Dreams and Queer Feeling. A slogan, a mission statement; maybe a bit of “don’t say we didn’t warn you”—spray-painted in white on black canvas and hung behind the band during a memorable series of 2018 shows, those four words distill the thrill of an Alien Boy set with a directness that perfectly mirrors their fearlessly sentimental guitar music. Though Sonia Weber is often singing about the insecurities and confusion of love and heartbreak, Alien Boy songs overflow with the confidence of a band that knows exactly what they’re going for, and more importantly, know that they’re nailing it.
Alien Boy is guitarist and songwriter Sonia Weber, drummer Derek McNeil, and a rotating cast of Portland, Oregon scene stalwarts. As her band’s Wipers-inspired name might imply, Weber is a PDX lifer, and anyone who’s spent time in the last decade’s DIY circuit will recognize something undeniably West Coast in Alien Boy’s sound: a sharpened, focused take on the heavy guitar pop of the 1980’s, chorus pedals and punishing drums the canvas for bold strokes of recollection and yearning.
The band coalesced in 2015 around the recording of that year’s Never Getting Over It, an 8-song pop sprint that boasts an brash debut charm and heartbroken fervor—not to mention an overnight, practice space recording session origin story—that’s shamelessly the stuff of underground rock legend.
2016’s seven-inch Stay Alive built on Alien Boy’s promise, infusing pop hooks with post-punk bite and goth ennui, and offering one of the decade’s best wordless choruses on live favorite “So Three Years Ago.” Two years of captivating audiences in basements and DIY spaces alike culminated in the 2018 release of Sleeping Lessons, a breakout LP that perfectly pulled off the counterintuitive trick of polishing Weber’s pop songwriting credentials by foregrounding the band’s shoegaze bonafides. It’s hard to overstate the sheer power of lead-off track “Somewhere Without Me,” the sort of hit that seasoned pop mercenaries spend decades chasing. This is a song that manifests an audience by sheer force of will. It’s enormous, almost overpowering; the guitars swallow you whole. But it’s also so, so small: “You wanna be/ Somewhere without me,” echoes the chorus, relishing in the crushing feeling of being rendered nearly microscopic under the weight of rejection.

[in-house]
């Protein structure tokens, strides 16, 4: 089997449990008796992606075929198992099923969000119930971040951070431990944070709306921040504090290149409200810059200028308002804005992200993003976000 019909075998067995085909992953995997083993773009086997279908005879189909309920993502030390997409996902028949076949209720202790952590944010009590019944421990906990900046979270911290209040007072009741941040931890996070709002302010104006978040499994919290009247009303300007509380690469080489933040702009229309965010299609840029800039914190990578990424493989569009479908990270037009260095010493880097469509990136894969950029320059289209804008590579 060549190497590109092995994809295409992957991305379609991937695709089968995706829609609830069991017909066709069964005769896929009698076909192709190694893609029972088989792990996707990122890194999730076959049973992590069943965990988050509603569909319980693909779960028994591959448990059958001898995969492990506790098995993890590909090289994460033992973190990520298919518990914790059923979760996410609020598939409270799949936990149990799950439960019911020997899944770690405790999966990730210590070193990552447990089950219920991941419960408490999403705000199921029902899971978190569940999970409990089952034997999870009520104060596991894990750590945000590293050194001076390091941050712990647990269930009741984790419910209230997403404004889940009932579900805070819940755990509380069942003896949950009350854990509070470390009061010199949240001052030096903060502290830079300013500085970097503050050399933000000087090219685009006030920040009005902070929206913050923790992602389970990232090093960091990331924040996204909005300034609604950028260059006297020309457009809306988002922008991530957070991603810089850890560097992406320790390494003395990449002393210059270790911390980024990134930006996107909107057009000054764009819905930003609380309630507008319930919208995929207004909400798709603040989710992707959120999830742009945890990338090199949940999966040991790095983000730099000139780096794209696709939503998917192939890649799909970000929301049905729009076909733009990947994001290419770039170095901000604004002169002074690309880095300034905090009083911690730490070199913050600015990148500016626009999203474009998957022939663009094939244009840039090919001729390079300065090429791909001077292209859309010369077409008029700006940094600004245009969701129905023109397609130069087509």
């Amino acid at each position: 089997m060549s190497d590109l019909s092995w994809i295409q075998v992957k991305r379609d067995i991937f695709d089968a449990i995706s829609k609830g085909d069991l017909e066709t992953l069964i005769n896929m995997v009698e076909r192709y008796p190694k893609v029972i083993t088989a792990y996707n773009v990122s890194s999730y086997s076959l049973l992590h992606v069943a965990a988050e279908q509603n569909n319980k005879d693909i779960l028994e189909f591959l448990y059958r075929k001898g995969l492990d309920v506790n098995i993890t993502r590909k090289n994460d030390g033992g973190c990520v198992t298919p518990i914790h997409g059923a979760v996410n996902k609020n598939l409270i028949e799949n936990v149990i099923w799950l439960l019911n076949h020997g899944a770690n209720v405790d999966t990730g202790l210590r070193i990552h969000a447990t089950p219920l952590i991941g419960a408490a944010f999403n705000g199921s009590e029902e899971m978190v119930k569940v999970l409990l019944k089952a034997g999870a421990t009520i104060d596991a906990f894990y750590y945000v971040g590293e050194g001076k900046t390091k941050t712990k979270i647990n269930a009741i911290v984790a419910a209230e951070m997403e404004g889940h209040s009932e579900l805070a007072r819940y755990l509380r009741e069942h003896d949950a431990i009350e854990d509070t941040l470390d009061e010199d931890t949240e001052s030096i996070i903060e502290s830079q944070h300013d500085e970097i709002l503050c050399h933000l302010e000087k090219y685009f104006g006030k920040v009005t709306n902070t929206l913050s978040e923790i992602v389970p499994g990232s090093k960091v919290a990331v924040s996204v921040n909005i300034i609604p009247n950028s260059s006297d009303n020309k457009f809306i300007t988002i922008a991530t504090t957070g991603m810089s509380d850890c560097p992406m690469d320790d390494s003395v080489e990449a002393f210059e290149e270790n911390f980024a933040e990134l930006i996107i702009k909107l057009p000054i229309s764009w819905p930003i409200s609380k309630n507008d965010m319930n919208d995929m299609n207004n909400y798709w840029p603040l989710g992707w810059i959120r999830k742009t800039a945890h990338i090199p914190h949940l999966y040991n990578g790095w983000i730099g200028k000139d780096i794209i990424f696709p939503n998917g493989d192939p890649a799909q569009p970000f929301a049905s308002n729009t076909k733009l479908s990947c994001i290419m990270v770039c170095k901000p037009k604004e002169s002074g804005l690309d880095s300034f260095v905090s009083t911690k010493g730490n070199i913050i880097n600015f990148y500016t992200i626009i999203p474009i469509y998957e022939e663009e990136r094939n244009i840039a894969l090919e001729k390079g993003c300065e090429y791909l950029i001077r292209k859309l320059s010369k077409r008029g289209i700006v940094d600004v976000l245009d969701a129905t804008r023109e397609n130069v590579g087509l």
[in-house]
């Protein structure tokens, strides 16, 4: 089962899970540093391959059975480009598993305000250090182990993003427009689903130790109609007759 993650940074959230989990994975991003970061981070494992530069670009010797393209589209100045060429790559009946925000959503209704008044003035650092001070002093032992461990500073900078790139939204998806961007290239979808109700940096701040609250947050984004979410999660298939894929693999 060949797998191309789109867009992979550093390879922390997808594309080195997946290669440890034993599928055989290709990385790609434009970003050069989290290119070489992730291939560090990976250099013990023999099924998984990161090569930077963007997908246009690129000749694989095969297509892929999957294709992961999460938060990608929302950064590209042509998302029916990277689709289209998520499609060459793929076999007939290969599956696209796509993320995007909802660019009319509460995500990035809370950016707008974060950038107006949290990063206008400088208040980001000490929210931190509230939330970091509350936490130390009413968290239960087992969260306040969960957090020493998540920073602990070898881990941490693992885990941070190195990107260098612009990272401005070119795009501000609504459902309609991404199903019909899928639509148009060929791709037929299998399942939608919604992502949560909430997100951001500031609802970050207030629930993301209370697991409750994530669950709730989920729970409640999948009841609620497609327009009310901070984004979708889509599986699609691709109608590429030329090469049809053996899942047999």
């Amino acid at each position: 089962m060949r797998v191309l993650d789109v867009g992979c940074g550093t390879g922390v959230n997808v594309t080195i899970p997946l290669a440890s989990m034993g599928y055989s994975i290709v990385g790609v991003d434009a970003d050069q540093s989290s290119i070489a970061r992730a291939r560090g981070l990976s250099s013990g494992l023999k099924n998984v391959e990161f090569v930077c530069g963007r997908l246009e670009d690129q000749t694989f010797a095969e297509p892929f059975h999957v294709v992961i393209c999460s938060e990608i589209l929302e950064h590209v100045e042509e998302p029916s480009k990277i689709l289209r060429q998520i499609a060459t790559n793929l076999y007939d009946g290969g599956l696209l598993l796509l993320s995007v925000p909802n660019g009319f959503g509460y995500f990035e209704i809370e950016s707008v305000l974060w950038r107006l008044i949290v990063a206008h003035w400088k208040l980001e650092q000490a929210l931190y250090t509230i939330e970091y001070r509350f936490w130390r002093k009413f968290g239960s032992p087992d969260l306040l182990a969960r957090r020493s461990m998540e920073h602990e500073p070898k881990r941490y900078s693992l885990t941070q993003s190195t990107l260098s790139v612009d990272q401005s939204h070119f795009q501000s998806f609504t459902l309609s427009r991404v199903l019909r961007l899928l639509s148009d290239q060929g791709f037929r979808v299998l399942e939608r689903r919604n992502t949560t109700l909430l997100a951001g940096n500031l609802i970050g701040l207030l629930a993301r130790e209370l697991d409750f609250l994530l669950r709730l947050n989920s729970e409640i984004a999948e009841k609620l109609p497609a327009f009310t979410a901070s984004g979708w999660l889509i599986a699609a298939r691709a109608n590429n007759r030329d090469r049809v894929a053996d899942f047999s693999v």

That embrace of both the miniscule and the massive perhaps best describes the emotional resonance that lodges Alien Boy songs in your brian for weeks on end. In advance of the record, a glowing profile in local alt rag The Portland Mercury noted how “Alien Boy fosters a radical intimacy with their audience.” No one who’s seen the band live could disagree, and a year and a half on from Sleeping Lessons, Alien Boy seem poised to stretch that intimacy to universal proportions.